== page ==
Public libraries are the heart’s blood of communities. They offer paper books, e-books, audiobooks, CDs, movies, and art for patrons to check out, and computers, copiers, and wireless internet for use in the library. They offer classes of all sorts and levels and groups gathered around all kinds of books and movies. They also offer quiet table space, that boon to studious schoolchildren and hardworking writers.

 Again and again, I have read interviews with writers in which they speak of the library’s importance in their lives as children and as they’ve grown to adulthood. Again and again, my writer friends and I have told each other about the pivotal role libraries played in our becoming writers. For many children in destructive and abusive homes, as mine was, the library was the sanctuary, the safe place.

The free public library was one of America’s best inventions and one of the keystones of our democracy—for democracy requires a literate citizenry who have access to information on the history and the current issues at stake in that society. Why would we ever want to put this gem of an informational, educational system in jeopardy?

The Cedar Roe Library received a reprieve after citizen protests. Its hours will be cut, but it will remain open. For now. Libraries all over the country are in danger. We citizens who value them must step up to the plate and speak up about their value and necessity—before we lose them altogether.

What have been your experiences with public libraries? And how is your library system surviving this modern crunch?


5 comments:

E. B. Davis said...

I can't imagine life without a library. Libraries should be considered a part of education. Everyone in my area votes and approves every action set forth by the school board. I hope the voters in these areas realize how important libraries are and that they are limiting their own power in our society by shutting off the flow of information and research capabilities. Not everything is on the Internet!

Warren Bull said...

When a small town library was scheduled to close in England patrons descended upon it and checked out every single book in protest. The library remains open.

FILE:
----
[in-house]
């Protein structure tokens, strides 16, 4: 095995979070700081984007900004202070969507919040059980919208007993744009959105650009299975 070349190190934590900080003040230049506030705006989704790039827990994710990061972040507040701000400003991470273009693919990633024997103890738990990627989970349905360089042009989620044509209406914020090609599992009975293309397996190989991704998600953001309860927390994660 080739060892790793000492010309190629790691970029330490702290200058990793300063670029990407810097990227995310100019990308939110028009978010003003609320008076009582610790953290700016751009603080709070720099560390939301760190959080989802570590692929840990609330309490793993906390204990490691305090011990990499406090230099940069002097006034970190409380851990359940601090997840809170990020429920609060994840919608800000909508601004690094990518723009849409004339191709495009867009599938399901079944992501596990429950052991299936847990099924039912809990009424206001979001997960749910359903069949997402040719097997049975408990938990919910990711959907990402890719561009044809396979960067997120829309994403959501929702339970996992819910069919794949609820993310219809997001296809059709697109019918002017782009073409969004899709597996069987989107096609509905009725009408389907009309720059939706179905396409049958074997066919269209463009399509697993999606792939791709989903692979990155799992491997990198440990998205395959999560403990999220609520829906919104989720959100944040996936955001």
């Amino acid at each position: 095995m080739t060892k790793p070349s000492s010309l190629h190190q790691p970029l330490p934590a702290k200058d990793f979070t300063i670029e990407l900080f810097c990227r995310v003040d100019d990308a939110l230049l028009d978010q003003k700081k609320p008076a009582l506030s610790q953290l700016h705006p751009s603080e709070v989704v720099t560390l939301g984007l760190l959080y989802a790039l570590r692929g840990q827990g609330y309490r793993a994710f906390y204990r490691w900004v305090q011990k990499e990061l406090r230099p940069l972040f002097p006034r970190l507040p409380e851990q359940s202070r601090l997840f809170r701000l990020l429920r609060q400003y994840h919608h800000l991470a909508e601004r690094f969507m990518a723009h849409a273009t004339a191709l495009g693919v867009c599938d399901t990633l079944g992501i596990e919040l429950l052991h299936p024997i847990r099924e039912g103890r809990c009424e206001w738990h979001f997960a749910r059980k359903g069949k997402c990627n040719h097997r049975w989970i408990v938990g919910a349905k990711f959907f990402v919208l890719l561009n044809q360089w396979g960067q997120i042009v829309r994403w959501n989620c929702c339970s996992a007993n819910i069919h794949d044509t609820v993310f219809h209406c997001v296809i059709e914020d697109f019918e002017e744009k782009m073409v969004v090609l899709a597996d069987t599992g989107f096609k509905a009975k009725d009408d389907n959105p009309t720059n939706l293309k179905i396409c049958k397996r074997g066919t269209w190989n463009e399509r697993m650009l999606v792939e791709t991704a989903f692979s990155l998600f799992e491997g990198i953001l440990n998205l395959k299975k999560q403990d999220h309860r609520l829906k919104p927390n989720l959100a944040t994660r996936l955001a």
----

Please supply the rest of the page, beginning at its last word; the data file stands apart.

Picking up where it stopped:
Linda Rodriguez said...

EB, You're so lucky that everyone in your area sees the value of libraries! There are a lot of politicians and demagogues (isn't that redundant?) out there who claim that libraries could be run by volunteers or that no one needs a library because of the internet.

Warren, I love your story! I think this is what we should do all over the country--start checking out as many books as we can to show how much the libraries mean to us.

Gloria Alden said...

The libraries in my area cut their hours, but we're still lucky to have them. Not only do we have the Warren-Trumbull County Public Library with 5 branches, but we also have 6 independent local libraries that share services. This is not a major metropolitan area, either. The bookmobile still is on the road, too. Our libraries are always busy.

Last year the Newton Falls Public Library, one of the independents I use the most, won a Sisters in Crime grant for $1000. I had brought the Sinc grant to one of the librarians I know well, and she applied for it. We were both happy when she won last August's grant.

Since I belong to two book clubs, I really appreciate having libraries to go to if a book is picked that I don't already have.
It's either that or Amazon or a used book store since Borders closed.

Linda Rodriguez said...

Yes, Gloria, we feel lucky to still have Cedar Roe Library, too, even with cut hours. Libraries often play a pivotal role in the lives of small-town or rural communities and inner-city communities. Unfortunately, both those types of libraries are often the first ones cut.